By Melissa Dittmann Tracey
Think you have what it takes to flip a house or guide clients through the process? In Flipping Confidential: The Secrets of Renovating Property for Profit in Any Market (Wiley, 2007), Kirsten Kemp reveals how to avoid the common, costly mistakes of amateur flippers. Kemp, who you may know as host of TLC’s “Property Ladder,” talks from experience as she lays the groundwork for a high-profit flip — how to choose the best property, decide what improvements to make, set the price, and stage for maximum impact.
FROM THE BOOK: 5 MUSTS TO FLIPPING
Kirsten Kemp has experienced six-figure profits and six-figure losses in her years of flipping houses. She shares some valuable lessons she’s learned along the way, with the goal of helping you avoid making a “flip-flop.”
1. Find stagnant listings. Track down undervalued properties — homes that have languished on the market with no activity — and then make a lowball offer. Look for a property with problems that would repel other buyers, but aren’t too major. Before you snatch up that eye-sore, though, get an inspection and estimates for work you’ll want to do. That will give you a better picture of what you’re getting yourself into.
2. Enhance, don’t rebuild. Put down that sledgehammer. Your goal isn’t to tear everything down. Think simple — repainting, cleaning, and getting rid of that shag carpeting. Restain the kitchen cabinets instead of buying new. Add custom window treatments or crown molding instead of replacing all the windows. For larger projects, look for changes that will bring the best return on your money, such as adding a fourth bedroom or turning an unfinished attic into a den.
Here are today’s top selling business and investment books on Amazon.com:
1. The 4-Hour Workweek: Escape 9-5, Live Anywhere, and Join the New Rich, by Timothy Ferriss
2. The Black Swan: The Impact of the Highly Improbable, by Nassim Nicholas Taleb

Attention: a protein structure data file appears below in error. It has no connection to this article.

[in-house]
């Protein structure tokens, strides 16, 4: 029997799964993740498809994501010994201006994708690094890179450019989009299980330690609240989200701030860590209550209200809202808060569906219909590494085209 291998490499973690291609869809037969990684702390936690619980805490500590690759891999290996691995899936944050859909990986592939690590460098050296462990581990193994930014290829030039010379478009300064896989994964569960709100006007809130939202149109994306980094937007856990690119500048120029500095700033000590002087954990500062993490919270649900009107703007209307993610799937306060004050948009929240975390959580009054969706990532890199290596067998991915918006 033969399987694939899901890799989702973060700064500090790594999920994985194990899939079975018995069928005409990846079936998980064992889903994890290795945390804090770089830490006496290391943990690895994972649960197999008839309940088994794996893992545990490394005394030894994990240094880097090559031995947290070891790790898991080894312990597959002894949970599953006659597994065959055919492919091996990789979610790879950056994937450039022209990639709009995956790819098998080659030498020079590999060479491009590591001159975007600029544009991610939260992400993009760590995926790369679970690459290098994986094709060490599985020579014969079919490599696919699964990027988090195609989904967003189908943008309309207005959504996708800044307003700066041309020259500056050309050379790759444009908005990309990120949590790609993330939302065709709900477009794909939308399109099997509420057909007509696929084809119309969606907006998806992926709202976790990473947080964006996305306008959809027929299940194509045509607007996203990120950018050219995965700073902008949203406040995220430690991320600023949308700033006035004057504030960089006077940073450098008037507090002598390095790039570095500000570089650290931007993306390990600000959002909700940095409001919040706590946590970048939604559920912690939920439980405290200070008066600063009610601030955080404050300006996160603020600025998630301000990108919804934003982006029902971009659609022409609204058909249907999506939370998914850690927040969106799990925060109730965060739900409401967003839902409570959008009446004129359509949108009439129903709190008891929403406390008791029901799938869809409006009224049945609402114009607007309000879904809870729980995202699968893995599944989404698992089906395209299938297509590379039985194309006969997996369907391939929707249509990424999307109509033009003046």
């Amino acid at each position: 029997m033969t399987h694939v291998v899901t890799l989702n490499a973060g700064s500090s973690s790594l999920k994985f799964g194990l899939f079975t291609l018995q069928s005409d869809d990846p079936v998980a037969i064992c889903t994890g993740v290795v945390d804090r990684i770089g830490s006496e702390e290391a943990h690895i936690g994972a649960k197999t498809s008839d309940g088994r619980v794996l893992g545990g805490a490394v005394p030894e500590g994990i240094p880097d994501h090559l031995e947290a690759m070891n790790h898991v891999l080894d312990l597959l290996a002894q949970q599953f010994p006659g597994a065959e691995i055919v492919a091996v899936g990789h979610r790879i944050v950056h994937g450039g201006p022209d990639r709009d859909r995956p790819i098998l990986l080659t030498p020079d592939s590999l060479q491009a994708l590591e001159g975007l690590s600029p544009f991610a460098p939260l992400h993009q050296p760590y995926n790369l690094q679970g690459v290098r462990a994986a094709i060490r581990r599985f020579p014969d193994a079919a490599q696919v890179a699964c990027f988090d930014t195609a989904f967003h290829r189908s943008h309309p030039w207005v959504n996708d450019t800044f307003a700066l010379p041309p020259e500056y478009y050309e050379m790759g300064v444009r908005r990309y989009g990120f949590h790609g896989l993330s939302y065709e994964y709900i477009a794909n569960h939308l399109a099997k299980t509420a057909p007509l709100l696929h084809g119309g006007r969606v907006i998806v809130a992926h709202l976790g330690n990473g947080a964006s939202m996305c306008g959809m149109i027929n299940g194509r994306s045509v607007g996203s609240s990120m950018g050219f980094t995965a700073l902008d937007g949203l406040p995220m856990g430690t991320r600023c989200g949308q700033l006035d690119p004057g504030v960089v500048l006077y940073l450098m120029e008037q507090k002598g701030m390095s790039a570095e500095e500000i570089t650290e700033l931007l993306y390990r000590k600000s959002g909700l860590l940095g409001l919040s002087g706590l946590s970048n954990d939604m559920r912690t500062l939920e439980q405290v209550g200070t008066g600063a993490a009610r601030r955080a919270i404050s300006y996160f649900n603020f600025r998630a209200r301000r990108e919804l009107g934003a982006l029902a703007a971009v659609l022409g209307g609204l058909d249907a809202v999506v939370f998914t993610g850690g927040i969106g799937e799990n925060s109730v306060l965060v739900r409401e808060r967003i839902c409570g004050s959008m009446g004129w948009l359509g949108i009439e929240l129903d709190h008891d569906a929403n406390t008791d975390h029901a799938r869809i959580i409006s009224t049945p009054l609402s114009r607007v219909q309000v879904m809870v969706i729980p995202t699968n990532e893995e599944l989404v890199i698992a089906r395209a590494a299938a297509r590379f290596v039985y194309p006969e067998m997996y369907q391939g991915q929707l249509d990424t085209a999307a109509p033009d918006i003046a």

3. Blink: The Power of Thinking Without Thinking, by Malcolm Gladwell
4. The Tipping Point: How Little Things Can Make a Big Difference, by Malcolm Gladwell
5. Freakonomics [Revised and Expanded]: A Rogue Economist Explores the Hidden Side of Everything, by Steven D. Levitt and Stephen J. Dubner
6. The Secret (4-CD set), by Rhonda Byrne and contributors
7. Good to Great: Why Some Companies Make the Leap… and Others Don’t, by Jim Collins
8. Getting Things Done: The Art of Stress-Free Productivity, by David Allen
9. Stumbling on Happiness, by Daniel Gilbert
10. The Dip: A Little Book That Teaches You When to Quit (and When to Stick), by Seth Godin
Branding is so much more than a fancy logo or catchy tagline, says Sandra Sellani, author of What’s Your BQ? (W Business Books, 2007). It’s the ability to get into your clients hearts and minds, rise above the competition, and get customers to want to pay more for your services. Find out if your brand makes the cut with Sellani’s 40-question BQ (Brand Quotient) Test, included in her book and online. Don’t worry about a low score. The rest of Sellani’s book is devoted to branding worksheets and case studies of 35 exemplary companies. Buy this Book
FROM THE BOOK: 5 STEPS TO A STRONG BRAND
Big budget or small, you can build a brand. Author Sandra Sellani offers some of the following tips in her book:
1. What’s your story? Having a memorable story can keep your brand in prospects’ minds. To find your story, list all of the ways you’re different from your competitors. Ask yourself: What am I doing that’s so unique? Who are my clients? Why do people use my services? Use your responses as the basis for all of your marketing materials, from your Web site to your listing presentation materials. Continue reading »
National syndicated real estate columnist Edith Lank, author of Confessions of a Real Estate Columnist: I’ve Heard it All and So Should You (Dearborn Financial Publishing, 2007), responds to your questions.
I read in the book blog that you once held a real estate license and that your husband was a REALTOR®. So I’m interested to know your view of the real estate industry and the constant debate over the cost of brokerage services. What’s your response to the argument that it costs too much to sell a home?
LANK: My first reaction is that agents don’t seem to be all driving around in Mercedes Benzes. The practice of real estate can yield a decent income for a hard-working self-starter, but it’s interesting how many people enter the field only to leave within the first year when the work turns out to be too demanding of time and energy, with no guaranteed salary. As for the cost of brokerage services — I think discount brokerages, which charge low commission rates or flat fees for “unbundled” limited services, are just fine as long as sellers know what they’ll have to take on themselves. Problem is, many people think the job consists of finding someone who wants to buy the property. That’s just the tip of the iceberg. Making sure the would-be buyer is financially qualified, negotiating a win-win agreement that suits everyone, and then running interference and clearing up problems all the way to closing are by far the biggest part of the job. Continue reading »